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Ranked: Harold Ramis Films from Worst to Best

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A fond look at the comedies of the late, great director and writer.

Today we lost one of the funniest filmmakers of our time: comedy legend Harold Ramis passed away at only 69. In his honor, we've ranked 17 movies from his extensive, brilliant career, which spanned nearly 40 years. (While you’ll find Ramis’s oeuvre is more or less completely represented below, we've omitted several outliers — for instance, Caddyshack II, which Ramis openly admitted was “terrible,” and which he only agreed to write because the studio begged him.)

17. Club Paradise (1986)

Director and co-writer

Though it features much of the cast of SCTV, one of the finest TV shows ever made, this Robin Williams-led farce is difficult to watch. Peter O’Toole — who, somehow, was in this movie — earned a Razzie nod for Worst Supporting Actor.

16. Year One (2007) 

Director, co-writer, and actor

Ramis’ last film is, unfortunately, far from his best. Jack Black and Michael Cera play two of the very first humans in what is essentially Mel Brooks’ History of the World, Part I stripped of all of its redeeming qualities.

15. Stuart Saves His Family (1995)

Director

Based on a series of Saturday Night Live sketches, this movie starred (Senator) Al Franken as a self-help TV show host who shared pseudo-therapeutic daily affirmations. 

It bombed at the box office.

14. Analyze That (2002)

Director and co-writer

In the sequel to Analyze This (see below), a crime boss (Robert DeNiro) is released from prison into his shrink’s (Billy Crystal) custody after faking insanity, then tries to assimilate into society. The all-too-convenient mafia tropes feel tired here. Keep an eye out for Cathy Moriarty, who played DeNiro’s wife in Raging Bull, as a rival mobster.

13. Multiplicity (1996)

Director and co-writer

Michael Keaton is a husband and father who resorts to cloning himself so that he’ll have time to fulfill all his obligations at work and at home. Each of his clones ends up sleeping with his wife (Andie MacDowell), naturally. Meh.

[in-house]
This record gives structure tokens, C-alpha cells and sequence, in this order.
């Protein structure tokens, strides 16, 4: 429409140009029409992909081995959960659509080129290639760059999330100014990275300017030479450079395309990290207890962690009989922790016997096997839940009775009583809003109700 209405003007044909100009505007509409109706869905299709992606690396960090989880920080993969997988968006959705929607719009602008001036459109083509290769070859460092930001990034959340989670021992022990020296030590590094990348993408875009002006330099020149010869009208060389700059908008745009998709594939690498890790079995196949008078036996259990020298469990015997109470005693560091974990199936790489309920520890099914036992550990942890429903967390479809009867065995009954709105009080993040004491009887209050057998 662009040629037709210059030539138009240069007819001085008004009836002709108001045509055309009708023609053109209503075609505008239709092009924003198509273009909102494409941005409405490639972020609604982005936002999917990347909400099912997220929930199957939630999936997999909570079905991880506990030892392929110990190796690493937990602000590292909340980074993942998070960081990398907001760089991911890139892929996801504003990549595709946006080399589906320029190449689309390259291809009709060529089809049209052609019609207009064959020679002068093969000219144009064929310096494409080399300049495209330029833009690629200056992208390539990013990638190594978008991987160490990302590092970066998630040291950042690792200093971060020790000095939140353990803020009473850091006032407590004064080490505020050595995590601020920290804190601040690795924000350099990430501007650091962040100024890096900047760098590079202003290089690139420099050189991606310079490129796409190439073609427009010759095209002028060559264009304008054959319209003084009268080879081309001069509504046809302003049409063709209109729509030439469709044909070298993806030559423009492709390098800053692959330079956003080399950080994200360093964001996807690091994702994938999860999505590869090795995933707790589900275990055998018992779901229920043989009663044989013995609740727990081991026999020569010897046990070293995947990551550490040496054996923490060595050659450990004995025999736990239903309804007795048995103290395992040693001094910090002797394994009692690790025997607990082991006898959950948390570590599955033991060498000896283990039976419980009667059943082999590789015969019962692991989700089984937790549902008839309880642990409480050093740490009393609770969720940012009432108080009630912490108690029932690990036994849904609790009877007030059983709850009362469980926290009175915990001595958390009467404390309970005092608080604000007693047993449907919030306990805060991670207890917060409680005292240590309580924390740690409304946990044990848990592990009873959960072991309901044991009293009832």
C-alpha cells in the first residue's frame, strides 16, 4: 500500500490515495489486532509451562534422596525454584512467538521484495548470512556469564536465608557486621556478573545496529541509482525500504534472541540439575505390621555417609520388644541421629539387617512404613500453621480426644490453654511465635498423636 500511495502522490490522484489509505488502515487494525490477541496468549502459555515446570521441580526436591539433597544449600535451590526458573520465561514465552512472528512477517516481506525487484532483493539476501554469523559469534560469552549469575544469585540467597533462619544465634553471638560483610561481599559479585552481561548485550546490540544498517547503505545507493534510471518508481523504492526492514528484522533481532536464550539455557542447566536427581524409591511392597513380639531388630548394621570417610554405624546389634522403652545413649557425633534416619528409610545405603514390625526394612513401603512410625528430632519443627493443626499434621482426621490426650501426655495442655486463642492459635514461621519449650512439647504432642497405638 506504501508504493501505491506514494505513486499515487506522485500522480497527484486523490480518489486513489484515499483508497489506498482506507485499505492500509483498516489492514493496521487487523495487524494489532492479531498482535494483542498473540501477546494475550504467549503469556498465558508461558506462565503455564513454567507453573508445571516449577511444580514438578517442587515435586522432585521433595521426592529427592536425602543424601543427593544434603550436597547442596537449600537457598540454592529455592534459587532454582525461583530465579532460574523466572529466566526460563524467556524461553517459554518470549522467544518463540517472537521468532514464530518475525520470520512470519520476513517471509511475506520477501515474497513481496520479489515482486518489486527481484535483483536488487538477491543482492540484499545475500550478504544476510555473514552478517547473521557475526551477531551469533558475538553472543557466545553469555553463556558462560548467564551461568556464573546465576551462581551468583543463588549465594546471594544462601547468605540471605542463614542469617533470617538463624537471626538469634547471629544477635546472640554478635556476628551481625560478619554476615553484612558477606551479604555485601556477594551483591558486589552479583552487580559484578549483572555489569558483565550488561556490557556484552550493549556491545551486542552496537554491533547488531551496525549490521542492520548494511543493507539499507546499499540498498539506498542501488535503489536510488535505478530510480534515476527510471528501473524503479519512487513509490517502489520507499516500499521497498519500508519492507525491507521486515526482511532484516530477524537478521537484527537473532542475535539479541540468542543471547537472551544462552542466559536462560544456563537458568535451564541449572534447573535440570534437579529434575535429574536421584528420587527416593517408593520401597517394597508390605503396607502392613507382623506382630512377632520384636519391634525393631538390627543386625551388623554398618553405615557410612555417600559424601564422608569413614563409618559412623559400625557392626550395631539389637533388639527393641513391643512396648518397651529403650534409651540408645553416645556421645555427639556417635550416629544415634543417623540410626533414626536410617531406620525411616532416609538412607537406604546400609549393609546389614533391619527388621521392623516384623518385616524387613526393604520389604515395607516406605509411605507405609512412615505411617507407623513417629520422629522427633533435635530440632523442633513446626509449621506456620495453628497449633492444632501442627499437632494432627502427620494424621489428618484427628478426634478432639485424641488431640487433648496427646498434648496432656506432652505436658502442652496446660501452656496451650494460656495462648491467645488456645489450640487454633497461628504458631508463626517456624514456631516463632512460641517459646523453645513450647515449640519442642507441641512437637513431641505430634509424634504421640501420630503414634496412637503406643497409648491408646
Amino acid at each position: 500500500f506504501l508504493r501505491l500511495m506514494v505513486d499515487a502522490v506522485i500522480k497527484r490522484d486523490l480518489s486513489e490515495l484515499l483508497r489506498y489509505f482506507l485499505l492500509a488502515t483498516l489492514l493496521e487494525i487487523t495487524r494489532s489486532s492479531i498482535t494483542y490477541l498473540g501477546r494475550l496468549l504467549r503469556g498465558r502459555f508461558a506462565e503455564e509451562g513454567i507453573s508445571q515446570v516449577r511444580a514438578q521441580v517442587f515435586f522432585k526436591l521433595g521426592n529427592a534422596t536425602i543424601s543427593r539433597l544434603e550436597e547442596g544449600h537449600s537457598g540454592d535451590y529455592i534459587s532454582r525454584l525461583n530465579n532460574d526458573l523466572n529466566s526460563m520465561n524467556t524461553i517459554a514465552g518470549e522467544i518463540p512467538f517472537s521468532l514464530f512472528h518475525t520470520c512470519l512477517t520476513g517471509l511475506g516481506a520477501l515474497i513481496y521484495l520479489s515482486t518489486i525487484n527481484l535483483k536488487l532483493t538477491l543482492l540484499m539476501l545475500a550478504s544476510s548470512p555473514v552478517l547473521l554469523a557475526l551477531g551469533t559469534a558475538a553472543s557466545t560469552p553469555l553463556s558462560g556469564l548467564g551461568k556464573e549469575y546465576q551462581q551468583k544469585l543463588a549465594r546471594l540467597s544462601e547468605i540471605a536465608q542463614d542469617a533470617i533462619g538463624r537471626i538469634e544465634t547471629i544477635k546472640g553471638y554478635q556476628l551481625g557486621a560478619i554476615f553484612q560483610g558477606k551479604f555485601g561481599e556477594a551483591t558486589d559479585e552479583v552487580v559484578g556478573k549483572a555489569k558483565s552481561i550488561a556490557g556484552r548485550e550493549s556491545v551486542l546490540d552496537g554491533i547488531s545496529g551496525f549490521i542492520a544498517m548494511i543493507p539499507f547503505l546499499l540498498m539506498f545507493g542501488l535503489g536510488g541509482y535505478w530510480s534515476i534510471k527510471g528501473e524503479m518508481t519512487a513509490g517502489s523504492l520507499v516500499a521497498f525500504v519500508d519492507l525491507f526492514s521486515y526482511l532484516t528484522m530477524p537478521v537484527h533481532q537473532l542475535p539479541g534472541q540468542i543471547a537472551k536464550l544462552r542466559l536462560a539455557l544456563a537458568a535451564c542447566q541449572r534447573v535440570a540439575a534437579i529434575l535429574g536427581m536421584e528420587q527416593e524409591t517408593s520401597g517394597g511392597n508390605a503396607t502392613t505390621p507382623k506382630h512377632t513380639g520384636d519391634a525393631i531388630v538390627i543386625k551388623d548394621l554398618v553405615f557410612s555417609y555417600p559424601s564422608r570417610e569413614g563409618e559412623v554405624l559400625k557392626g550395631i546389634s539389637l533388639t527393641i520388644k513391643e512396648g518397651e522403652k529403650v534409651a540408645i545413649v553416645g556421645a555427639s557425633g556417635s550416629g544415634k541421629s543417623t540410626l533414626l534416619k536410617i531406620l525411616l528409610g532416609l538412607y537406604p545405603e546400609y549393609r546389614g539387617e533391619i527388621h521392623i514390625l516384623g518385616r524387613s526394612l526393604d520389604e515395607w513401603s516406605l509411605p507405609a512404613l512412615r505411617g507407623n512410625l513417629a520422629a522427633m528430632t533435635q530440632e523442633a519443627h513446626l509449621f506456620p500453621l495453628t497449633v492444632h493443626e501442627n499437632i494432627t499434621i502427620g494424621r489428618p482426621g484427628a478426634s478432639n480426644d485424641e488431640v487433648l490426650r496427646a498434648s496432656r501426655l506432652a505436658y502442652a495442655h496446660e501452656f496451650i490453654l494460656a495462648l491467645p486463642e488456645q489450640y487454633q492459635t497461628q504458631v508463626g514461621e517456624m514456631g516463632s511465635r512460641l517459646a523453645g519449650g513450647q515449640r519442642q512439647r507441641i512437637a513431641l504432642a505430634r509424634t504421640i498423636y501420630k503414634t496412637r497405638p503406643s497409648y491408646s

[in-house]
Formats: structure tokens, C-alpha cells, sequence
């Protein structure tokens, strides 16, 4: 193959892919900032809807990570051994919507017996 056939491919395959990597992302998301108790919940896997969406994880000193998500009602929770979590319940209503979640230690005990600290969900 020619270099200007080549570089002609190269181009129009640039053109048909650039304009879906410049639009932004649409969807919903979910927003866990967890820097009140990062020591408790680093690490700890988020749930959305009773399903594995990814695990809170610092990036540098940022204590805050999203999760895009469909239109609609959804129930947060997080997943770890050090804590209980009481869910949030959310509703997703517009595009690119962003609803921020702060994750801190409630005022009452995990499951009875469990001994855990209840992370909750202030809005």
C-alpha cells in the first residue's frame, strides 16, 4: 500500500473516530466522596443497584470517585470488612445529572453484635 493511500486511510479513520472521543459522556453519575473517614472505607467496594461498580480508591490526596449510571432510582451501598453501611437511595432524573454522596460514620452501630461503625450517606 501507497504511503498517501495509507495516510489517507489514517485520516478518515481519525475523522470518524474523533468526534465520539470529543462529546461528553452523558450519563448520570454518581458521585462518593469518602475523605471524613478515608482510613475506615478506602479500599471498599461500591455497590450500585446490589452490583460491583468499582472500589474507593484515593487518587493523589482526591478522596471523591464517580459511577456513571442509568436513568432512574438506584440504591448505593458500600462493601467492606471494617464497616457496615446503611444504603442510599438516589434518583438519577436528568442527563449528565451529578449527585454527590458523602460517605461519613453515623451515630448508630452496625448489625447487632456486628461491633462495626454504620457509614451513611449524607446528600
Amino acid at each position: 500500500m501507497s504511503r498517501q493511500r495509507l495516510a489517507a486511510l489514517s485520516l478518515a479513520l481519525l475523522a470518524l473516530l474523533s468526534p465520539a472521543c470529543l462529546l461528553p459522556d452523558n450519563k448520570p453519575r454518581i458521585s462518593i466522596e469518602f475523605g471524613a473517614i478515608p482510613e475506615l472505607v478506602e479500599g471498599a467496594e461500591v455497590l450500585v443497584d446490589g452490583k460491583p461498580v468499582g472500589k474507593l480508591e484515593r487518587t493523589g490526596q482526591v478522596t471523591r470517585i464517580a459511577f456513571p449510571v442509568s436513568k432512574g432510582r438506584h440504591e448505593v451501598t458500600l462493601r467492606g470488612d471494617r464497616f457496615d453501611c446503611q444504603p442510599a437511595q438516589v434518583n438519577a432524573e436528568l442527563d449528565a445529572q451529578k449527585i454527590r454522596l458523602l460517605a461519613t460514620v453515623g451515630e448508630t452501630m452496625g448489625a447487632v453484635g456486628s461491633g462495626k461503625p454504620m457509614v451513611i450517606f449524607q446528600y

12. The Ice Harvest (2005) 

Director

Based on the novel of the same name, this is a comedic film noir about a robbery that takes place on Christmas Eve. It’s not bad, but considering its cast — John Cusack, Billy Bob Thornton, and Oliver Platt — it could have been better.

11. Meatballs (1979)

Co-writer

Bill Murray, in his first starring role, is the head counselor of a summer camp for teens. Meatballs is dumb, Meatballs is lowbrow, but that doesn’t mean it isn’t enjoyable. Watch this, then Wet Hot American Summer. 

10. Bedazzled (2000)

Director and co-writer

I have a soft spot for this movie, a remake of the eponymous 1967 retelling of the classic Faust tale. Elizabeth Hurley stars as the Devil and Brendan Fraser as a hapless IT geek, in their post-Austin Powers, post-Mummy millennial heyday.

9. Ghostbusters II (1989) 

A worthy effort, though it failed to equal the ridiculously funny original (see below). Nevertheless, the Statue of Liberty manages to give the Stay Puft Marshmallow Man a run for his money. See also: the joys of pink slime.

8. Back to School (1986) 

Co-writer

Easily my favorite Rodney Dangerfield performance (second place: Little Nicky). An uneducated millionaire enrolls in the same college as his son. The unlikely Kurt Vonnegut cameo is arguably the best part of the movie.

7. Analyze This (1999)

Director and co-writer

An entirely different take on the mobster-in-therapy premise that launched The Sopranos the very same year. DeNiro’s neurotic mafioso and Crystal’s equally neurotic psychiatrist find fresh, fast chemistry in their improbable bromance.

6. Caddyshack (1980)

Director and co-writer

This country club-set movie has never done it for me, though you’d have to be a complete dope not to acknowledge its influence and cult following — the brothers Murray even opened a Caddyshack restaurant. Worth watching for the rogue Baby Ruth in the swimming pool, Rodney Dangerfield’s jackets (Craig Sager’s inspiration?), and, as always, American hero Bill Murray.

5. National Lampoon’s Animal House (1978)

Co-writer

The dorm room walls of our country’s youth would languish bare if not for posters of Jim Belushi’s Bluto. The rowdy, misfit brothers of Delta Tau Chi take on their uptight dean and rival frat, and in doing so, permanently changed our collective conception of the college experience (in short: more beer, more togas, more Belushi.)

4. National Lampoon’s Vacation (1983) 

Director and co-writer

The mantle of greatest Vacation movie (Christmas) belongs to John Hughes, but Ramis comes close here. He also makes an uncredited (voice) appearance as Walley World mascot Marty Moose.

3. Stripes (1981)

Co-writer and actor

I’m ranking this army comedy higher than most of the Internet would, because I watched Stripes about once a week when I was 13. Ramis co-stars with Bill Murray in his purest form — the basic training graduation scene is everything I have ever wanted and more.

2. Ghostbusters (1984)

Co-writer and actor

Ghostbusters is the only movie that, whenever it comes on TV, I will stop whatever I’m doing to watch. Ramis’ adorably nerdy Dr. Egon Spengler teams up with fellow parapsychologists Dan Aykroyd and Bill Murray to catch the ghosts that are suddenly flooding New York City. If you’ve somehow gone this far in your adult life without seeing Ghostbusters, rectify this grievous error immediately.

1. Groundhog Day (1993)

Director, producer, co-writer, and actor

Ramis’ direction and a script by Danny Rubin combine in one of the sweetest, smartest movies ever made. If Groundhog Day was the only film I could watch for the rest of my life — in an oddly specific sequel to Groundhog Day — I’d be okay with that.